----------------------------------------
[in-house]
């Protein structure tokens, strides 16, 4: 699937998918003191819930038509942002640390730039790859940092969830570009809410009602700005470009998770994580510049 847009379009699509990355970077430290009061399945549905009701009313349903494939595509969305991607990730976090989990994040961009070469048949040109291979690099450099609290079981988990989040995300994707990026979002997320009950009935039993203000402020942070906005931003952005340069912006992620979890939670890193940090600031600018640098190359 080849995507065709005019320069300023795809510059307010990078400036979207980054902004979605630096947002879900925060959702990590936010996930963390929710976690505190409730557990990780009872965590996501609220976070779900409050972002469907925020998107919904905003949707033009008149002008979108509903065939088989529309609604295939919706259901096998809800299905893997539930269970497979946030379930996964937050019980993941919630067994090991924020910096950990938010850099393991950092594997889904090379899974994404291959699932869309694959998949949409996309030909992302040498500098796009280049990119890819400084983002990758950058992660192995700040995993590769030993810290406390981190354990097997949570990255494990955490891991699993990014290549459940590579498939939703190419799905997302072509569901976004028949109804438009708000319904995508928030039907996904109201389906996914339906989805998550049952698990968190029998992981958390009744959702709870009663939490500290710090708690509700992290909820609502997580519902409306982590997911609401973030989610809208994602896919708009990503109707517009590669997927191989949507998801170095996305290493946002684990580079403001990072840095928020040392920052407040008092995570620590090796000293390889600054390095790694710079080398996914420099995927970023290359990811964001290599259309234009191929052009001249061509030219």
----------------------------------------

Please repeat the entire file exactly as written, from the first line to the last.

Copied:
[in-house]
């Protein structure tokens, strides 16, 4: 699937998918003191819930038509942002640390730039790859940092969830570009809410009602700005470009998770994580510049 847009379009699509990355970077430290009061399945549905009701009313349903494939595509969305991607990730976090989990994040961009070469048949040109291979690099450099609290079981988990989040995300994707990026979002997320009950009935039993203000402020942070906005931003952005340069912006992620979890939670890193940090600031600018640098190359 080849995507065709005019320069300023795809510059307010990078400036979207980054902004979605630096947002879900925060959702990590936010996930963390929710976690505190409730557990990780009872965590996501609220976070779900409050972002469907925020998107919904905003949707033009008149002008979108509903065939088989529309609604295939919706259901096998809800299905893997539930269970497979946030379930996964937050019980993941919630067994090991924020910096950990938010850099393991950092594997889904090379899974994404291959699932869309694959998949949409996309030909992302040498500098796009280049990119890819400084983002990758950058992660192995700040995993590769030993810290406390981190354990097997949570990255494990955490891991699993990014290549459940590579498939939703190419799905997302072509569901976004028949109804438009708000319904995508928030039907996904109201389906996914339906989805998550049952698990968190029998992981958390009744959702709870009663939490500290710090708690509700992290909820609502997580519902409306982590997911609401973030989610809208994602896919708009990503109707517009590669997927191989949507998801170095996305290493946002684990580079403001990072840095928020040392920052407040008092995570620590090796000293390889600054390095790694710079080398996914420099995927970023290359990811964001290599259309234009191929052009001249061509030219």